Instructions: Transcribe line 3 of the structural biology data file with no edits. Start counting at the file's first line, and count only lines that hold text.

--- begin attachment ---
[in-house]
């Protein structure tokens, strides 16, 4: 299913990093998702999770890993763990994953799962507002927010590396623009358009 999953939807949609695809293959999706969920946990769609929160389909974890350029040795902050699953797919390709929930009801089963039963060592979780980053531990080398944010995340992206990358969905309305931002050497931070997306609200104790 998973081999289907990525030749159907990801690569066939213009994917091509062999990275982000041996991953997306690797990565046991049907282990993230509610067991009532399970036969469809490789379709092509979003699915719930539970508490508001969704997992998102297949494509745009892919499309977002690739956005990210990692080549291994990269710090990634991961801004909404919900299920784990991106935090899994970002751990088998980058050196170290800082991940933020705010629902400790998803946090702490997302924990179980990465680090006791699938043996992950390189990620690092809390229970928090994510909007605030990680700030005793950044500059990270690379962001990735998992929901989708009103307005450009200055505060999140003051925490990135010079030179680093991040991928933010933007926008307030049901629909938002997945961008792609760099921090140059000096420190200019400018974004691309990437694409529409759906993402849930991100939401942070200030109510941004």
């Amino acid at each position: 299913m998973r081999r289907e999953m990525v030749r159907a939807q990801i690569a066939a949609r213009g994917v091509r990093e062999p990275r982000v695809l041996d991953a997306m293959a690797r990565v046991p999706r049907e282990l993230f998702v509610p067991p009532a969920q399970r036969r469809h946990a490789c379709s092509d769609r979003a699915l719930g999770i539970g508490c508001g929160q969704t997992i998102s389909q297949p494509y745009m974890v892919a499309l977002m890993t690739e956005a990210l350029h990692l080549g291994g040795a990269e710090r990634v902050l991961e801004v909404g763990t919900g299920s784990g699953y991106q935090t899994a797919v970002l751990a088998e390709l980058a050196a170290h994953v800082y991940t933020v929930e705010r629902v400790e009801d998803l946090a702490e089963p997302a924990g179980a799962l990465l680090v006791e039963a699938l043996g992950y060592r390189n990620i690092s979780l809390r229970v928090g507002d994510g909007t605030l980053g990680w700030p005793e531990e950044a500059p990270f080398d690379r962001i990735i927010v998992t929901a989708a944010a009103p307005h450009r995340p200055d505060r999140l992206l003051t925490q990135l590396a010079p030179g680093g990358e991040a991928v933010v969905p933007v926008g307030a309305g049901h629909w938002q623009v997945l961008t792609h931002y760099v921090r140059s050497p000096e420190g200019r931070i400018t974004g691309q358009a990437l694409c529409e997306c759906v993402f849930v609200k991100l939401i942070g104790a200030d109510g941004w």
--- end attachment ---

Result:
């Amino acid at each position: 299913m998973r081999r289907e999953m990525v030749r159907a939807q990801i690569a066939a949609r213009g994917v091509r990093e062999p990275r982000v695809l041996d991953a997306m293959a690797r990565v046991p999706r049907e282990l993230f998702v509610p067991p009532a969920q399970r036969r469809h946990a490789c379709s092509d769609r979003a699915l719930g999770i539970g508490c508001g929160q969704t997992i998102s389909q297949p494509y745009m974890v892919a499309l977002m890993t690739e956005a990210l350029h990692l080549g291994g040795a990269e710090r990634v902050l991961e801004v909404g763990t919900g299920s784990g699953y991106q935090t899994a797919v970002l751990a088998e390709l980058a050196a170290h994953v800082y991940t933020v929930e705010r629902v400790e009801d998803l946090a702490e089963p997302a924990g179980a799962l990465l680090v006791e039963a699938l043996g992950y060592r390189n990620i690092s979780l809390r229970v928090g507002d994510g909007t605030l980053g990680w700030p005793e531990e950044a500059p990270f080398d690379r962001i990735i927010v998992t929901a989708a944010a009103p307005h450009r995340p200055d505060r999140l992206l003051t925490q990135l590396a010079p030179g680093g990358e991040a991928v933010v969905p933007v926008g307030a309305g049901h629909w938002q623009v997945l961008t792609h931002y760099v921090r140059s050497p000096e420190g200019r931070i400018t974004g691309q358009a990437l694409c529409e997306c759906v993402f849930v609200k991100l939401i942070g104790a200030d109510g941004w």